Uber and Lyft seem to be conquering California politics. In just the last month, the ride-hailing giants have secured a string of victories at the Capitol, killing or delaying legislation and regulations they didn't like and shepherding in new rules favorable to the industry. The companies are also resolving high-profile court cases that challenged how they hire drivers -- without hurting their shared core position that drivers aren't their employees. These successes come as Uber and Lyft are dominating the market in California, transporting millions of passengers each month while taxi trips are dropping precipitously. Here are four reasons why the ride-sharing companies are winning in Sacramento and what their victories might mean for their drivers and customers.
Uber and Lyft have had many big successes at the Capitol, but they haven't won all their battles. Three weeks ago, a bill to make it easier to do fingerprint-based background checks of ride-hailing drivers squeaked through an Assembly committee. The bill's author, Adrin Nazarian (D-Sherman Oaks), has proposed new regulations on the companies many times over the years. Nazarian's bill sailed unanimously through its first Assembly committee without a peep from the companies and was on its way to the Appropriations Committee. But before it arrived, the bill got routed to the Assembly Utilities and Commerce Committee led by Assemblyman Mike Gatto (D-Glendale), a big supporter of the ride-hailing industry .
Taxi companies and the ride-hailing industry agree: Stricter regulations on taxis are strangling cabs' ability to compete. But rather than adding to the rules governing Uber and Lyft, an effort that has seen limited success in Sacramento in recent years, Assemblyman Evan Low (D-Campbell) wants to deregulate the taxi industry. Low has introduced a bill, AB 650, that would allow taxi companies to set their own prices, streamline licensing, background check and insurance requirements and shift regulatory authority from local governments to the state in an effort to better mirror the rules governing Uber and Lyft. The ride-hailing companies' emergence in recent years, spurred by cheaper rides and looser restrictions on their operations, have threatened the taxi industry as a whole. In Los Angeles, for instance, taxi trips arranged in advance are down by nearly half over the last three years.
In a broad reorganization of California's primary energy regulator, Gov. Jerry Brown and state lawmakers announced a deal Monday to strengthen external oversight, boost transparency in communications with the electric and gas industries and jettison some authority over Uber, Lyft and other ride-hailing companies. The package of reforms comes in response to scandals up and down the state in recent years, including the 2010 gas pipeline explosion in the San Francisco suburb of San Bruno, the decommissioning of the San Onofre nuclear power plant near San Clemente and last year's Aliso Canyon gas leak in Porter Ranch. In each case, the regulator, the California Public Utilities Commission, has faced significant criticism over alleged lax oversight or having a too close relationship with the energy companies involved. "This represents a new day for the people who in the last five years or so have suffered based on some sort of breakdown in California's regulatory environment," said Assemblyman Mike Gatto (D-Glendale), who presented the proposal at a Monday news conference. The plan will boost the authority of internal ethics and safety chiefs to protect whistle-blowers and streamline the process for shutting down facilities regulators deem unsafe.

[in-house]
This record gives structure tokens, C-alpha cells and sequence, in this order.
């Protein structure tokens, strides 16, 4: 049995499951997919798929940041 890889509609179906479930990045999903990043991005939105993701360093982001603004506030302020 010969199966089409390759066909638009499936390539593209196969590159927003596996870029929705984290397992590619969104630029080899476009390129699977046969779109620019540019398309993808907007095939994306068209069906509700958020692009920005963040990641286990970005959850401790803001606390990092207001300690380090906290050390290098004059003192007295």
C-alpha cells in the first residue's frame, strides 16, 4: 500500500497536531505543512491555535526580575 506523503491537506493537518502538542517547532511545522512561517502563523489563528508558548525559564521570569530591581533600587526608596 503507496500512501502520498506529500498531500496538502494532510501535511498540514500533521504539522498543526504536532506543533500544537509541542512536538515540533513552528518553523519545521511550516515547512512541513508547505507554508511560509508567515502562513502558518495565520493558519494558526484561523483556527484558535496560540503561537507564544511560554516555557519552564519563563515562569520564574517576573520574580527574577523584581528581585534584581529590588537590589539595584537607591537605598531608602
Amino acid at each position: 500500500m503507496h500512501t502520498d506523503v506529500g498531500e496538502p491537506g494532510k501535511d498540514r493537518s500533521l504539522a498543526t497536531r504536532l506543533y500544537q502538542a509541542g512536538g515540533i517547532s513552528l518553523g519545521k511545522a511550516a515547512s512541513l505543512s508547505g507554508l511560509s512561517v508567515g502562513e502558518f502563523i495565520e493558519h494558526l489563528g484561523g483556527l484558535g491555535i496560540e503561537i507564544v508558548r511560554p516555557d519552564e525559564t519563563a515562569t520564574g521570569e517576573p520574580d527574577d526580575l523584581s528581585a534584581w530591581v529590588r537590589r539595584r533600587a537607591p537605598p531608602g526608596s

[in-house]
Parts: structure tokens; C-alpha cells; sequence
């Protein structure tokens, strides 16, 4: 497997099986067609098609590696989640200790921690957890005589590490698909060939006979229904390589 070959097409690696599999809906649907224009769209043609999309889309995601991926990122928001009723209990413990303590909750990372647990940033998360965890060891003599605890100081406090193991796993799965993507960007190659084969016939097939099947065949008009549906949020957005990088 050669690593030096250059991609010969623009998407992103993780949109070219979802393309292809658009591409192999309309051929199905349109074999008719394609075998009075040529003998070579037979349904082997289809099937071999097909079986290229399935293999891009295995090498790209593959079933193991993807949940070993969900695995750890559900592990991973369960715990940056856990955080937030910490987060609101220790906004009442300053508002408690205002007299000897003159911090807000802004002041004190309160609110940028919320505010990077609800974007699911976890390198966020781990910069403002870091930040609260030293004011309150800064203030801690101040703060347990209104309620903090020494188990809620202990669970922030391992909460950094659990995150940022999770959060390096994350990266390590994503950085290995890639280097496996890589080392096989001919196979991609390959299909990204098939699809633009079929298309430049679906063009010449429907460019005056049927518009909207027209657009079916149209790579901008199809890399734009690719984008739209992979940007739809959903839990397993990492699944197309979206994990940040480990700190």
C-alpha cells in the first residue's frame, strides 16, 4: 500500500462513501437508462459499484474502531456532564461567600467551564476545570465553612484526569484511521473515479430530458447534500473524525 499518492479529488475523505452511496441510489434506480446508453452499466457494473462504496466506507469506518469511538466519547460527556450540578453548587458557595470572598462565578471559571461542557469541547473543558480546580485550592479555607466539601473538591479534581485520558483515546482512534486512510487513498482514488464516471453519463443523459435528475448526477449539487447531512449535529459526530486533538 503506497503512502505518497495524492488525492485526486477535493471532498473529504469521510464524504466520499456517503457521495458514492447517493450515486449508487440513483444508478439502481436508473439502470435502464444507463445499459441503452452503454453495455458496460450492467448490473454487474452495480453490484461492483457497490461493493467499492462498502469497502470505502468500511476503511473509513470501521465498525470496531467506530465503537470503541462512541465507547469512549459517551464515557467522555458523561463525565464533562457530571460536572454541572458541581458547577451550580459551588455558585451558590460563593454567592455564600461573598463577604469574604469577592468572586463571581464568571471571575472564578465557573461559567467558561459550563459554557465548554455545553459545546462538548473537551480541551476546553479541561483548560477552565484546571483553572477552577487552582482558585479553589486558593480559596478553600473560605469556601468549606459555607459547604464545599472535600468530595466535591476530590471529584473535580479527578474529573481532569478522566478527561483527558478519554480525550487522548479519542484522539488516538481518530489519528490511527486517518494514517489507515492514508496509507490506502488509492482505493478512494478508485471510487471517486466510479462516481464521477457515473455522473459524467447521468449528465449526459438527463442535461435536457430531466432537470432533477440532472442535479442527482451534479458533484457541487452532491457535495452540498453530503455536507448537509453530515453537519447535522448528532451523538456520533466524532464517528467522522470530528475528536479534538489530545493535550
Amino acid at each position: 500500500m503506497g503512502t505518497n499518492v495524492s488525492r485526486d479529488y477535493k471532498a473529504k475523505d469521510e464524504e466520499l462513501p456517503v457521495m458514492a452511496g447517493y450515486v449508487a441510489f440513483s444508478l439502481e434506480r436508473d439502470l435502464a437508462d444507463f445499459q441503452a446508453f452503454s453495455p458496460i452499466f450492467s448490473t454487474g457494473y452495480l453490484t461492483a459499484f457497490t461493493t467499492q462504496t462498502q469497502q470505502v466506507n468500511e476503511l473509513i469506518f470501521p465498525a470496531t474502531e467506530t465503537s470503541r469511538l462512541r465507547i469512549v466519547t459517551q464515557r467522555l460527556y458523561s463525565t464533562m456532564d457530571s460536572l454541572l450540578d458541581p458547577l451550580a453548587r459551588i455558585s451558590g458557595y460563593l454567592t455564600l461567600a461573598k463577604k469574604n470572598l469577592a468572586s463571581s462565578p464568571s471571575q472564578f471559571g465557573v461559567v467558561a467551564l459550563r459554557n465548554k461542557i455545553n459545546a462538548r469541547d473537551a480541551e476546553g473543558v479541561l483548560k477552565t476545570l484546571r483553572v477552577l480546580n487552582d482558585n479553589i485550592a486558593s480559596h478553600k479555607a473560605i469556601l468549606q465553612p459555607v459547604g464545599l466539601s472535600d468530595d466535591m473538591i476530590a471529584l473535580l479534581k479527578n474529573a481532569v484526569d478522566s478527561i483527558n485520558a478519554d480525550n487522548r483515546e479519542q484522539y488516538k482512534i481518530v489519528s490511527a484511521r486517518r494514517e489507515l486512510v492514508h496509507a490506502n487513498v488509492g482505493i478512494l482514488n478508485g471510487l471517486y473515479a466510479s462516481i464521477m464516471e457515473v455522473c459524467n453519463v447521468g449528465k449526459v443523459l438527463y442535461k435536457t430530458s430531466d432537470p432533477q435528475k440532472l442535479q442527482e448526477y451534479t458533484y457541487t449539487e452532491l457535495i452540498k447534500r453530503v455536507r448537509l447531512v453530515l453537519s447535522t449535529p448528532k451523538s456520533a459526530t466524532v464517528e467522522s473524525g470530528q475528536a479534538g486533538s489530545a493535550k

High-profile lawsuits and legislation have failed to answer a question that has loomed over ride-hailing giants Uber and Lyft even as more Californians have decided to drive for the companies: Just whom do the drivers work for? Whether the drivers are company employees, independent contractors simply paid to share their cars or a new third type of worker has continued to vex lawyers and legislators, with the answer having profound implications for the workers and companies' bottom lines. Assemblywoman Lorena Gonzalez Fletcher (D-San Diego), who amid strong opposition last year dropped a bid to allow ride-hailing drivers and other workers in the so-called on-demand economy to organize, wants to keep focus on the issue. She hopes to author a bill that would reach the governor's desk by the end of 2018. "We have a responsibility to intervene," Gonzalez Fletcher said.